Being diagnosed with Parkinson’s Disease may seem like the worst thing that can happen to you but not exactly, but that is not the kind of attitude to have. With a little bit of faith and the guide below, you can live a healthy life and be happy. What is Parkinson’s Disease? It’s a disorder that results from a loss of the brain’s control on voluntary movements. How will you know that you have the disease? The four signs to look for are stiff muscles, slowness of movement, unstable balance, and trembling of body parts when you are not moving. Your emotions may begin to become dysfunctional. Sometimes you may be happy, and sometimes you may become sad. Your speech may become irregular. You may find yourself speaking differently or speaking less. When your blood pressure drops, you may begin to feel dizzy a lot. Depression may occur due to the state of being in denial. It is best that you seek professional help. A counselor can direct you in the right path when it comes to your feelings and emotions. It is very important that you control the disease. Do not let it control your life. The things you should do to make your life easier are as followed:
1. Contact a neurologist in your area to set up an appointment and to start getting the proper treatment as soon as possible. Waiting to be seen can result in making problems worse. Try looking in the phone book or ask friends or co-workers if they can refer you to a good one.
2. Make sure you have medical insurance. There are programs in your area that will pay for your medicines or doctor visits. Two familiar health insurance policies are Medicaid and Medicare.
3. Break the news to family and friends. Breaking this kind of news is like a hard pill to swallow. All you have to do is stay calm. If they see you looking weary and depressed, it will trouble their spirits also. Be sure to let them know that you are still the same person, and you will love if they will treat you the same as before.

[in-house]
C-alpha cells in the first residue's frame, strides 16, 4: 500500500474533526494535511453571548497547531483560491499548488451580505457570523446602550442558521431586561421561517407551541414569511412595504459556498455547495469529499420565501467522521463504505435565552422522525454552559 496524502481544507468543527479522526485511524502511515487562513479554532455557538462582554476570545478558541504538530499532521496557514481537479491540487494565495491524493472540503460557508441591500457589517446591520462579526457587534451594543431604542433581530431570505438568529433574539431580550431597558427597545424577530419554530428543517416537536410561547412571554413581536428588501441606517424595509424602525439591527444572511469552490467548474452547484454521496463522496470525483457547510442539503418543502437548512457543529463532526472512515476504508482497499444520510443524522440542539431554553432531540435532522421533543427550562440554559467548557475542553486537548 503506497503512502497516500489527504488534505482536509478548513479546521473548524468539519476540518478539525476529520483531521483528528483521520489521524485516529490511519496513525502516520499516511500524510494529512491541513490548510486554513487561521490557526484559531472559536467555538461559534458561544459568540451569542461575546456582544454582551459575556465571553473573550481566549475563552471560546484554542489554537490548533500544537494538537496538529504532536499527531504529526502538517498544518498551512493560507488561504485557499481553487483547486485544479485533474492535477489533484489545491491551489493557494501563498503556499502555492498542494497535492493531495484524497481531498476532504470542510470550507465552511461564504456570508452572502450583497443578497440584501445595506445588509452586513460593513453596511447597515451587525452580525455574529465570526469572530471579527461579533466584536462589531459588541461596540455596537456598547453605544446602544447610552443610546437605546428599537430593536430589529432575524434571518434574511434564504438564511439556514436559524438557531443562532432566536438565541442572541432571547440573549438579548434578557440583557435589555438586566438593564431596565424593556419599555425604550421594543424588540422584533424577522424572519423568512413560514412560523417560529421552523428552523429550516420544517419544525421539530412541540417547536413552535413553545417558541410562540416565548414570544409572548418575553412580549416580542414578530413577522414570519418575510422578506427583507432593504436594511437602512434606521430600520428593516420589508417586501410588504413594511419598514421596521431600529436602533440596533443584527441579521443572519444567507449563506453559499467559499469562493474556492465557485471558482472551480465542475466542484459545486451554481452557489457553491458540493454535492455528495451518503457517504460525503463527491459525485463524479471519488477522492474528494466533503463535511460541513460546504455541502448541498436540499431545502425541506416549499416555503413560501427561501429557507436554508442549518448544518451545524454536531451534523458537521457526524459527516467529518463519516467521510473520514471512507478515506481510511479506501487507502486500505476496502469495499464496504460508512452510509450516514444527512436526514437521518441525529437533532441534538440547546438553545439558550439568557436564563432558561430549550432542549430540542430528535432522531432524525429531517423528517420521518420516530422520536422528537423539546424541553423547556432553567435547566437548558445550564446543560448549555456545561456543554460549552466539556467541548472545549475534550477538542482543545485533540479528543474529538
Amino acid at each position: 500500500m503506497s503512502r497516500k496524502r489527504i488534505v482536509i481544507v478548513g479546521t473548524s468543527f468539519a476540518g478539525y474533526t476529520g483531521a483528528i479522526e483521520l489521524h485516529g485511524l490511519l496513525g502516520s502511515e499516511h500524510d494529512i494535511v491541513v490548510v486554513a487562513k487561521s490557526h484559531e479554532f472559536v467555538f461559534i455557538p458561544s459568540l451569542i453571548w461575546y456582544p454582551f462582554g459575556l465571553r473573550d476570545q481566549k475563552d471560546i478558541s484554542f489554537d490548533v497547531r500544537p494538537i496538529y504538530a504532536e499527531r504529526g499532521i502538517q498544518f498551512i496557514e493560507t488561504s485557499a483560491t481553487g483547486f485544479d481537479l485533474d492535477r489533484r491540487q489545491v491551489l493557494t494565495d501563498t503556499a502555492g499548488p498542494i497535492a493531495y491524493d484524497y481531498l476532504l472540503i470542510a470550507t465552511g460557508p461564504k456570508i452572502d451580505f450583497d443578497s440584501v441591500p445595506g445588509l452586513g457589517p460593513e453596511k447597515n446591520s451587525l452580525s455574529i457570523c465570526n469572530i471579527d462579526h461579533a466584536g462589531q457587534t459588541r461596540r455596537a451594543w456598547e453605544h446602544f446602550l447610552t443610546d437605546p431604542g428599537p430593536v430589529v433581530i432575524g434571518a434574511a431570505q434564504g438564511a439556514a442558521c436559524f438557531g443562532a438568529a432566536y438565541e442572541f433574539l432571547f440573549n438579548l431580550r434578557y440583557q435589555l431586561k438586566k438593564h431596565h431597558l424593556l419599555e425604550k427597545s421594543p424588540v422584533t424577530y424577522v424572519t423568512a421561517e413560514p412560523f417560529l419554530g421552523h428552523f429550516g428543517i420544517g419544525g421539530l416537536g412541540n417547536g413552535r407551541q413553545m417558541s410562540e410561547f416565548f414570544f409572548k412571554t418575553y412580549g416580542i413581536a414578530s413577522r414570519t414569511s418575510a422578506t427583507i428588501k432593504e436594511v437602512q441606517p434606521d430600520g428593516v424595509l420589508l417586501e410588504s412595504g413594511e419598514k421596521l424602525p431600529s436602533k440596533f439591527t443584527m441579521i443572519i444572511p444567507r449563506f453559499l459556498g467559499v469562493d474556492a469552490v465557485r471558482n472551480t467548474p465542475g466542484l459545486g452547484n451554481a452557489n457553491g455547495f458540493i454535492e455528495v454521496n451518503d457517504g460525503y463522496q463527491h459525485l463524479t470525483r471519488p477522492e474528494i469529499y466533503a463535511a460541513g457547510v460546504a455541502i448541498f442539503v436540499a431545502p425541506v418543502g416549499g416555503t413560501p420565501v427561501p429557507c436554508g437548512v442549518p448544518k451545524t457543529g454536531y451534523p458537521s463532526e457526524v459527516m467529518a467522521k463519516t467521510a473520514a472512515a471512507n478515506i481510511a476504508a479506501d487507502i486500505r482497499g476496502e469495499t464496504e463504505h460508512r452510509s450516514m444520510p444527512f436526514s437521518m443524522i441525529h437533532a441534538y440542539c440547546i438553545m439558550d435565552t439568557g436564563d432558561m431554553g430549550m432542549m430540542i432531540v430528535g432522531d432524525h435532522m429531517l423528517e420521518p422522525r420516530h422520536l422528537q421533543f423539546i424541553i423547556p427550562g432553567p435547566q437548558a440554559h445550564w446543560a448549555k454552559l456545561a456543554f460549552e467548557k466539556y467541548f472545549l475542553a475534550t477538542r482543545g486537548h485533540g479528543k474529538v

4. Make sure you have a fit schedule and a medicine chart. Having a daily schedule to follow will make it easier for you to fit in a new lifestyle. It is very important that you take all your medicine on time. Be sure to contact your neurologist if you experience any pain, dizziness, or if you are unable to sleep.
5. Maintain your source of income. There is help for disabled individuals. They can apply for social security benefits such as SSI. This income will help you out a lot being that you may probably be asked to be out of work. For more information, contact your local social security office.
6. Make sure you get plenty of exercise. Be sure to maintain a healthy diet. Working out will improve your moving ability. Try walking with a cane or calling to receive a hover round. Medicaid will cover the costs of this. Eating healthy is the essential key to living a long life.
7. Remember to always keep a positive attitude. This way you can stay happy as well as your family and friends.
Tagliatic Michelle/ Guten Gary N. Horne. Parkinson’s Disease for Dummies. Wiley Publishing Inc., 2007